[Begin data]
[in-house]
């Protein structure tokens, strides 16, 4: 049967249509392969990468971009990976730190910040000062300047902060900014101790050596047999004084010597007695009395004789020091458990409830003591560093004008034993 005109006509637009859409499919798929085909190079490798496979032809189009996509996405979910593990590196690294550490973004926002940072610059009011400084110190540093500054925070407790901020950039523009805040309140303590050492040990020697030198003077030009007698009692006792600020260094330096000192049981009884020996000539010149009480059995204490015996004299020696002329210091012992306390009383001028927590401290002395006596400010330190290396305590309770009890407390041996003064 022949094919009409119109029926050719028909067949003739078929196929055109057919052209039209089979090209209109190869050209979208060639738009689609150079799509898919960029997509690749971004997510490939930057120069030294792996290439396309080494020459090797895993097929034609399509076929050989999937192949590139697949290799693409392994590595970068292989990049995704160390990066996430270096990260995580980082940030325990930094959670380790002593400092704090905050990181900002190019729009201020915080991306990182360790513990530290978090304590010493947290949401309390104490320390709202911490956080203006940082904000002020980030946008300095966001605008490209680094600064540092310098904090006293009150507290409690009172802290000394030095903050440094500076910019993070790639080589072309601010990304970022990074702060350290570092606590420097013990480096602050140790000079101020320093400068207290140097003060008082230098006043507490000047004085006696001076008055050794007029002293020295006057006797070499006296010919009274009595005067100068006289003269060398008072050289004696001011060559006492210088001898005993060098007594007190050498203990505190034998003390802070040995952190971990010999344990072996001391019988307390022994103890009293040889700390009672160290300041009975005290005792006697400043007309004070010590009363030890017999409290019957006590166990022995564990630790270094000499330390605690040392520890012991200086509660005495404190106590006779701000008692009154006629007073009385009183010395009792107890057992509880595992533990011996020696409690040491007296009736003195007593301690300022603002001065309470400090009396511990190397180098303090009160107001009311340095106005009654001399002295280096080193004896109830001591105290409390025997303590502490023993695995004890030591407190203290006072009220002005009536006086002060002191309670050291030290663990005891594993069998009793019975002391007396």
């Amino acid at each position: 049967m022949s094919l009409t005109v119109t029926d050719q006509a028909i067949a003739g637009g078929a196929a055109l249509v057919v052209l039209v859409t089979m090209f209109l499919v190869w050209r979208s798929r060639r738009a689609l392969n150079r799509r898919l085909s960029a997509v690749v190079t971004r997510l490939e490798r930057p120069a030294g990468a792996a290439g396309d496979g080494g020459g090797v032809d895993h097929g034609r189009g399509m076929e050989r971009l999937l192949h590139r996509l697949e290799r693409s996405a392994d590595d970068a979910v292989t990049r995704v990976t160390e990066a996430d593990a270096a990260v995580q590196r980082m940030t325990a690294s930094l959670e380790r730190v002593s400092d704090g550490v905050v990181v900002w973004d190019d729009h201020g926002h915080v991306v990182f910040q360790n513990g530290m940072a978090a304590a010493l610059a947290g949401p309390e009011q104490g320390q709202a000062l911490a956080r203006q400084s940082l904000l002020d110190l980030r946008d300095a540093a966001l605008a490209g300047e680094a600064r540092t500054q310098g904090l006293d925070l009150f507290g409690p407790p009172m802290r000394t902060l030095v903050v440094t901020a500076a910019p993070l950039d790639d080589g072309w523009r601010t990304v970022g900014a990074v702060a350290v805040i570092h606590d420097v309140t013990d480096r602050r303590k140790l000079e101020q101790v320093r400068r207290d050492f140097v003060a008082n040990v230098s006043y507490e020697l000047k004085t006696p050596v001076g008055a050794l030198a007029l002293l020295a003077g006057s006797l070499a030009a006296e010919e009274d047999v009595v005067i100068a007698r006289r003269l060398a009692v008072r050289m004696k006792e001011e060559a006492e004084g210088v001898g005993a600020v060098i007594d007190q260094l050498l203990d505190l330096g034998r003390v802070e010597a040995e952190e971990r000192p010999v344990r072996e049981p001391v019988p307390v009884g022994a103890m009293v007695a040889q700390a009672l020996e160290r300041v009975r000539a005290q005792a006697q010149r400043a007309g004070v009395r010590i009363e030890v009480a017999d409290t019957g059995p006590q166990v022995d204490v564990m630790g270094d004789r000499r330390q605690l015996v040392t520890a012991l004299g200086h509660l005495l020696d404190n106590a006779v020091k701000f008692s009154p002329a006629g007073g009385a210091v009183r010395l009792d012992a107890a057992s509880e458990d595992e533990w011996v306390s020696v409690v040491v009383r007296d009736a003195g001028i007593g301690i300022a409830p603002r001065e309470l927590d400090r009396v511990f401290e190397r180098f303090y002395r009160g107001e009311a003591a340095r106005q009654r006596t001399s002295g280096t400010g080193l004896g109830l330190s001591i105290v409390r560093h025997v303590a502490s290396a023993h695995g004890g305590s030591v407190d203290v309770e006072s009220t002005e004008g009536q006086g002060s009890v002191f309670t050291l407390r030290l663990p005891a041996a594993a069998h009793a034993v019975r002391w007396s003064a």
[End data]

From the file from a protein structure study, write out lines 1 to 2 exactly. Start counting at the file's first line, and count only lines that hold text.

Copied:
[in-house]
């Protein structure tokens, strides 16, 4: 049967249509392969990468971009990976730190910040000062300047902060900014101790050596047999004084010597007695009395004789020091458990409830003591560093004008034993 005109006509637009859409499919798929085909190079490798496979032809189009996509996405979910593990590196690294550490973004926002940072610059009011400084110190540093500054925070407790901020950039523009805040309140303590050492040990020697030198003077030009007698009692006792600020260094330096000192049981009884020996000539010149009480059995204490015996004299020696002329210091012992306390009383001028927590401290002395006596400010330190290396305590309770009890407390041996003064 022949094919009409119109029926050719028909067949003739078929196929055109057919052209039209089979090209209109190869050209979208060639738009689609150079799509898919960029997509690749971004997510490939930057120069030294792996290439396309080494020459090797895993097929034609399509076929050989999937192949590139697949290799693409392994590595970068292989990049995704160390990066996430270096990260995580980082940030325990930094959670380790002593400092704090905050990181900002190019729009201020915080991306990182360790513990530290978090304590010493947290949401309390104490320390709202911490956080203006940082904000002020980030946008300095966001605008490209680094600064540092310098904090006293009150507290409690009172802290000394030095903050440094500076910019993070790639080589072309601010990304970022990074702060350290570092606590420097013990480096602050140790000079101020320093400068207290140097003060008082230098006043507490000047004085006696001076008055050794007029002293020295006057006797070499006296010919009274009595005067100068006289003269060398008072050289004696001011060559006492210088001898005993060098007594007190050498203990505190034998003390802070040995952190971990010999344990072996001391019988307390022994103890009293040889700390009672160290300041009975005290005792006697400043007309004070010590009363030890017999409290019957006590166990022995564990630790270094000499330390605690040392520890012991200086509660005495404190106590006779701000008692009154006629007073009385009183010395009792107890057992509880595992533990011996020696409690040491007296009736003195007593301690300022603002001065309470400090009396511990190397180098303090009160107001009311340095106005009654001399002295280096080193004896109830001591105290409390025997303590502490023993695995004890030591407190203290006072009220002005009536006086002060002191309670050291030290663990005891594993069998009793019975002391007396």